DP2540 Collateral, Default Risk, and Relationship Lending: An Empirical Study on Financial Contracting
This paper provides new insights into the nature of relationship lending by analysing the role of collateral and its real effects with respect to workout activities. We use a unique data set based on the credit files of five leading German banks, thus relying on real information used in the process of bank credit decision-making. In particular, risk assessment is derived from bank internal borrower ratings, and a new proxy for identifying relationship lending is used. Furthermore, our data set contains information on banks workout activities relating to borrowers facing financial distress.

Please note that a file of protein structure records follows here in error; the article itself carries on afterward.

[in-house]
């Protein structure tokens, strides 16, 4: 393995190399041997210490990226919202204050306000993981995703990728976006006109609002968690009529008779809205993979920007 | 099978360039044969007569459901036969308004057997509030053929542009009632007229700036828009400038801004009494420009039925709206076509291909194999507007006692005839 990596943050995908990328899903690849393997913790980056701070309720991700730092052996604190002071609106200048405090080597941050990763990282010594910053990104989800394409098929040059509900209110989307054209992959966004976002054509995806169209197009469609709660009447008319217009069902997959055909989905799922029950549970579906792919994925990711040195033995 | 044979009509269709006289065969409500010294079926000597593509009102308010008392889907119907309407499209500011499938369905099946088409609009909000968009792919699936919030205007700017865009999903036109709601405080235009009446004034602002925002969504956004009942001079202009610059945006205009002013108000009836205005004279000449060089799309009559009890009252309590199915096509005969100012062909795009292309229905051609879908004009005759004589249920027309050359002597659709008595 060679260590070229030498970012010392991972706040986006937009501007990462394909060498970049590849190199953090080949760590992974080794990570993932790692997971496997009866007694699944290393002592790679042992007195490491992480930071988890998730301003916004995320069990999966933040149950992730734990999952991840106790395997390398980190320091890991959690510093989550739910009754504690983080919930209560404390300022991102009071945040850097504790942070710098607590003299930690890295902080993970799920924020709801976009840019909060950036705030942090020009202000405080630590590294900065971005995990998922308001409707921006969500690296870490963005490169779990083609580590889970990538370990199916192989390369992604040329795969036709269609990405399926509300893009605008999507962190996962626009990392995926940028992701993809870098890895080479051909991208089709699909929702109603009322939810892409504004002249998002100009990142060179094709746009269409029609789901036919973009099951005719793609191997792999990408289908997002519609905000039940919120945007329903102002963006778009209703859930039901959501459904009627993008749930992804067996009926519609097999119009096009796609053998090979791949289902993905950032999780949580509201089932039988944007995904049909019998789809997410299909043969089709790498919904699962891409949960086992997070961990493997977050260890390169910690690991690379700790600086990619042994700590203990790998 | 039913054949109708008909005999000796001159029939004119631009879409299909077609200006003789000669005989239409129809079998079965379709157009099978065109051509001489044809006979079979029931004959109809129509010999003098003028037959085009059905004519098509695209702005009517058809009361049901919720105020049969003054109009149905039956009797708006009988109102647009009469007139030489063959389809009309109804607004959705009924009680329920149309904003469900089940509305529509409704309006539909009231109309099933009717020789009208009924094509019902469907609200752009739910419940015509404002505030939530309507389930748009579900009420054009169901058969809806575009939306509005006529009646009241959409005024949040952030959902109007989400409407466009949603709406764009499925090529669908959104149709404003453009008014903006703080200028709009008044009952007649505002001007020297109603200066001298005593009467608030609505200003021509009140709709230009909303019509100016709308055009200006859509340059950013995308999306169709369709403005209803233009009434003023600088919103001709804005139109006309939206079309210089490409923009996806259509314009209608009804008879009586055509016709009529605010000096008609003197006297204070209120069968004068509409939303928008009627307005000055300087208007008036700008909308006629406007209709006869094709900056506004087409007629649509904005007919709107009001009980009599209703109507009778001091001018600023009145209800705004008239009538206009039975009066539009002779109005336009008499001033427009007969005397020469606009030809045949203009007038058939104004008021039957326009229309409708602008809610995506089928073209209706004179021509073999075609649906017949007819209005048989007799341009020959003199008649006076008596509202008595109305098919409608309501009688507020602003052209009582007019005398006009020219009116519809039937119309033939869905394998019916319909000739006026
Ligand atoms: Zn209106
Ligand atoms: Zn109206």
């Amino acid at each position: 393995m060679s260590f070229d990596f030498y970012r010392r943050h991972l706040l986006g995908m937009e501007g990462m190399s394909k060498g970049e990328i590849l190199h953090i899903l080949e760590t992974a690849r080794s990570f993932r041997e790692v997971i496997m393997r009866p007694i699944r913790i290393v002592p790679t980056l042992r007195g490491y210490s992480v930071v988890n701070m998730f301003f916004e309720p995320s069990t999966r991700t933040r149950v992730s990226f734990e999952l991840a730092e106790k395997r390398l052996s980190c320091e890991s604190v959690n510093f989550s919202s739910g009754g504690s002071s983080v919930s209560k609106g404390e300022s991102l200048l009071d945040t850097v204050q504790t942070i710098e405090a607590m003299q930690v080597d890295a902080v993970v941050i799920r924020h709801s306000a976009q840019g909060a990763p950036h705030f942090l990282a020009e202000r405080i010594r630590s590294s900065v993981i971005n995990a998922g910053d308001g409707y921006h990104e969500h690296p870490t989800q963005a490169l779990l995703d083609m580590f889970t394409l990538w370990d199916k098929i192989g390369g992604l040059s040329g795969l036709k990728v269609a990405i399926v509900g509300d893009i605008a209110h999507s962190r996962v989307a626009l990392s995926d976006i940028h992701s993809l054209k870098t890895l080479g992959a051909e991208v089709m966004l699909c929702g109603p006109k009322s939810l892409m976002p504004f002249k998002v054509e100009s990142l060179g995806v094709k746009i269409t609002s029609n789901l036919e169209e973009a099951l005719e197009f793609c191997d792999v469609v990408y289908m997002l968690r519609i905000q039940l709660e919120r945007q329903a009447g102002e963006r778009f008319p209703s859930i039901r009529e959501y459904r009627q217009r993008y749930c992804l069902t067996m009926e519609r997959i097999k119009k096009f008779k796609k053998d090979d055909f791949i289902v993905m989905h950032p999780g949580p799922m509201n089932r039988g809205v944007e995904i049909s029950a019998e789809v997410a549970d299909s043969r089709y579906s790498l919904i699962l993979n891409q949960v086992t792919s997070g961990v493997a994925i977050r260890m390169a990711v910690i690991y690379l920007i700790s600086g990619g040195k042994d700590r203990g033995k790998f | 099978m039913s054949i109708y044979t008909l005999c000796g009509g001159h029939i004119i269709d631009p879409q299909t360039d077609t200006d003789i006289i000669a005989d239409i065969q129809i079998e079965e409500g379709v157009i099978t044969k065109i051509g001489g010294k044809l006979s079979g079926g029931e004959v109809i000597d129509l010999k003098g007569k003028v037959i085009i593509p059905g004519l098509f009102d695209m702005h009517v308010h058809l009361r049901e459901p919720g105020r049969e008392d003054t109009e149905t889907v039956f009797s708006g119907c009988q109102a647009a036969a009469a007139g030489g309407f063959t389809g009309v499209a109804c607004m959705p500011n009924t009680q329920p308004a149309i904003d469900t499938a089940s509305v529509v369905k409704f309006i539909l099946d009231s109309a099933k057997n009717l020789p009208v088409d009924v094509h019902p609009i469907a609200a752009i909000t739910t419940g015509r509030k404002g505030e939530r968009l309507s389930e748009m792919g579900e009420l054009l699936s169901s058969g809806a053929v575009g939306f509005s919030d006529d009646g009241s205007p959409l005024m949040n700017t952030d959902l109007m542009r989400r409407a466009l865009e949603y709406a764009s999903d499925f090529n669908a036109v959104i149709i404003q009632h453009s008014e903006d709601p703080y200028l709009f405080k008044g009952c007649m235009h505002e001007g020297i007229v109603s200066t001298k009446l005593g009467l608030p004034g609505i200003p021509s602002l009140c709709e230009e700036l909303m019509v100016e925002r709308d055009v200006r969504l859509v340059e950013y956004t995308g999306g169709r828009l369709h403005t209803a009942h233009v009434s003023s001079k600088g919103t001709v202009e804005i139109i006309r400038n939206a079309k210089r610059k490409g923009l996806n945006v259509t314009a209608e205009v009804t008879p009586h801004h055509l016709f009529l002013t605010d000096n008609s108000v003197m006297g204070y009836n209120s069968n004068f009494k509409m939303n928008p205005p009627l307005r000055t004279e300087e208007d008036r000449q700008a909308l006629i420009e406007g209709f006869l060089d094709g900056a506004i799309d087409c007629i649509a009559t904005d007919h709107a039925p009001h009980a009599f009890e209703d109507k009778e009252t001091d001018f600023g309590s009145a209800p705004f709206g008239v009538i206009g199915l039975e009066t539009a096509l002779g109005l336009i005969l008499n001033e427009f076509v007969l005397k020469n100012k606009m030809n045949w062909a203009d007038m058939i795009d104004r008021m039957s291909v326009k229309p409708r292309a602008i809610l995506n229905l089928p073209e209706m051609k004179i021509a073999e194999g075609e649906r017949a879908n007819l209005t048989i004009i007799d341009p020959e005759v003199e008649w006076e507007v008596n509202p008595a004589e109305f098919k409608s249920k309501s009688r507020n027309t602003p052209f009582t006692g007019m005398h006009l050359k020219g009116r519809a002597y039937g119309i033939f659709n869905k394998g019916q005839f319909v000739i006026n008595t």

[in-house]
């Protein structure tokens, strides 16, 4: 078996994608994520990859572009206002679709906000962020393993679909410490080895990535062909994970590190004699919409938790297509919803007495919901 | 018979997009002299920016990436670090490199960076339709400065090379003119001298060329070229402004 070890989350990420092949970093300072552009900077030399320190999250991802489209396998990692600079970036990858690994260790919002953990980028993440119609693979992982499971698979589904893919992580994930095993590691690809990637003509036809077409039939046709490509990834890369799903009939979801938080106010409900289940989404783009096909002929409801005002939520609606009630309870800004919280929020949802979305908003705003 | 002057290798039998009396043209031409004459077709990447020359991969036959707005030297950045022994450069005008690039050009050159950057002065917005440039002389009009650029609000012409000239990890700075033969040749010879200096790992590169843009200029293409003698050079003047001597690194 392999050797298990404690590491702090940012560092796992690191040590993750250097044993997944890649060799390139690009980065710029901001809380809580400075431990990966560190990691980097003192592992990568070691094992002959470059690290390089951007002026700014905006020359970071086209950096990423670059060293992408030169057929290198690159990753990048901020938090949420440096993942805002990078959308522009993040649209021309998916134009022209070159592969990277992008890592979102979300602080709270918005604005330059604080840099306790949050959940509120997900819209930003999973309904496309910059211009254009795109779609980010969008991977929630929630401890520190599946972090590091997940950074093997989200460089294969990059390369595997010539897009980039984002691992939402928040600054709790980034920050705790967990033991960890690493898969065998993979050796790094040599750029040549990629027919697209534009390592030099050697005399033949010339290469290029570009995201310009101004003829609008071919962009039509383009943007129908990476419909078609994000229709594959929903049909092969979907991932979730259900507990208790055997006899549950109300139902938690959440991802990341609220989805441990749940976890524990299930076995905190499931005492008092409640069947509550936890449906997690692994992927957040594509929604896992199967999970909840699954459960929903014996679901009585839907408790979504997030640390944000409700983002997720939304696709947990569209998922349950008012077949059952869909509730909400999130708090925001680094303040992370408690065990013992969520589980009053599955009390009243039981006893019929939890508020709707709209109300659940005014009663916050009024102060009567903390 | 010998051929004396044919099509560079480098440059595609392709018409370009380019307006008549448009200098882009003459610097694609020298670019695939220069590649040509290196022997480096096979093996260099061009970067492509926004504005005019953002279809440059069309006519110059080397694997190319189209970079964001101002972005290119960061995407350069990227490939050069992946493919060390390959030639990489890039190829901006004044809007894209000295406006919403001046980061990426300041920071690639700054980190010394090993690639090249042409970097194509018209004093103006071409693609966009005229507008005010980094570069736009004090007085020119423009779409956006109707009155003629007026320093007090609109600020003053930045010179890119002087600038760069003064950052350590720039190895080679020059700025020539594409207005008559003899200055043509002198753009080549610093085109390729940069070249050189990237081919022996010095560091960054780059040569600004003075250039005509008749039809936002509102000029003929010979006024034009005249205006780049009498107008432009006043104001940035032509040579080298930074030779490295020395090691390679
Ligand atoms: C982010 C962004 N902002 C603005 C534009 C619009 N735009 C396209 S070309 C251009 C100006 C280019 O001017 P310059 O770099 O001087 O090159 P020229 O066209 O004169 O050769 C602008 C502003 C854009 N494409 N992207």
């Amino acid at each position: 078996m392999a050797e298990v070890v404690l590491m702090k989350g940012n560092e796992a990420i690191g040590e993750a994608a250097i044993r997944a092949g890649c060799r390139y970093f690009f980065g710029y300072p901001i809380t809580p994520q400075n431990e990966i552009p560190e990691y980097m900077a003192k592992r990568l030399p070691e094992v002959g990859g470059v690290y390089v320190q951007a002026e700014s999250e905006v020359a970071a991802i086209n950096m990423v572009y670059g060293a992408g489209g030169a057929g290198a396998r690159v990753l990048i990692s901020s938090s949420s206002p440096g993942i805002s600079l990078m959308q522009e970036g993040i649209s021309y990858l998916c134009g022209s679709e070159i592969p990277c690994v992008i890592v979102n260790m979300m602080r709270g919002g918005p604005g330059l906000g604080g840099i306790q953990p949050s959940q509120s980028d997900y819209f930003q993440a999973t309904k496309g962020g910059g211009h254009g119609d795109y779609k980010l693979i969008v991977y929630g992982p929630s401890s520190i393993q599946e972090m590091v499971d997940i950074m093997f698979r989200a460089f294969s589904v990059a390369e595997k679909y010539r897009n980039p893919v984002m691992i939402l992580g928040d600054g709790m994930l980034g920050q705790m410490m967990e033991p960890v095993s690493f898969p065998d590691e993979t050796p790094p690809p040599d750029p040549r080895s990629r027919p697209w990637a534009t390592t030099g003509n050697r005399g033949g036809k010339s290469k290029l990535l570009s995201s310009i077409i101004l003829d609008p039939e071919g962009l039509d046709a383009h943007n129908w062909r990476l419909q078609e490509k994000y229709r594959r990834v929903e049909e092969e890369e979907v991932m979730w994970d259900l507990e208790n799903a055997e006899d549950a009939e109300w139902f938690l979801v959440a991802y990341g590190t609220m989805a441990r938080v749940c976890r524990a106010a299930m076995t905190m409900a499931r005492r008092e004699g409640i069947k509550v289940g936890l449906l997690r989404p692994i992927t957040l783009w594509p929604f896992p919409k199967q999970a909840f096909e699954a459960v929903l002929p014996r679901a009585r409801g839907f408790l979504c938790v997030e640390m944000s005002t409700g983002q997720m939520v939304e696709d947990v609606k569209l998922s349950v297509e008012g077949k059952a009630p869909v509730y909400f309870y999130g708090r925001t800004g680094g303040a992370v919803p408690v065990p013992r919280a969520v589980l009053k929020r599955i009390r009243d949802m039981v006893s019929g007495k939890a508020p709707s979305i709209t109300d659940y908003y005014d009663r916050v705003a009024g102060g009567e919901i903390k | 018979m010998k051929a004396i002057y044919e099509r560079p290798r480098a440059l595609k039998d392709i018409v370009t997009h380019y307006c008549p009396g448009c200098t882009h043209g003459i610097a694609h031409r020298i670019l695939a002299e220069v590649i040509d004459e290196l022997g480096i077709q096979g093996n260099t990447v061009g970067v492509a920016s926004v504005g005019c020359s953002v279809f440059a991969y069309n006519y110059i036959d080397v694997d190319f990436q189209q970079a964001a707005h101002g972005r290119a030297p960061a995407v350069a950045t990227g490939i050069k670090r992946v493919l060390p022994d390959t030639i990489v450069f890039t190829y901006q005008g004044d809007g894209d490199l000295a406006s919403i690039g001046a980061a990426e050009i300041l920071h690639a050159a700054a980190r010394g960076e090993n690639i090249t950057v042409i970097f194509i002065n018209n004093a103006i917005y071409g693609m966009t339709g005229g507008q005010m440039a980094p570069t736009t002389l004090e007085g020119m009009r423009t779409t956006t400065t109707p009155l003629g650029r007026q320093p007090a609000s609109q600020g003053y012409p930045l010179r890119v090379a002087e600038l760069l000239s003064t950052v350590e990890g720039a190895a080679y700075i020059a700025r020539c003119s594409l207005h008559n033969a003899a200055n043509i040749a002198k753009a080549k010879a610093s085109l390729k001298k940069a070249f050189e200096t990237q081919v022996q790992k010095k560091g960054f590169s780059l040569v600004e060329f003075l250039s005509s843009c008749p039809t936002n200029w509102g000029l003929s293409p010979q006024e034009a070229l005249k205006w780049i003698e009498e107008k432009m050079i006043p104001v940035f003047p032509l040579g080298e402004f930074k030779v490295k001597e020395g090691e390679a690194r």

We find no significant correlation between borrower quality and the incidence of collateralization, or the degree thereof. Our results indicate that the use of collateral in loan contracts is mainly driven by aspects of relationship lending and renegotiation risk. Relationship lenders do require more collateral from their debtors than normal lenders for two main reasons. First, collateral locks the borrower into the relationship. Second, it strengthens the bank?s bargaining power in future renegotiations. This interpretation is strongly supported by our analysis of bank behaviour when borrowers face financial distress. We find that workout activities for distressed borrowers are positively related to both the housebank status and the degree of collateralization.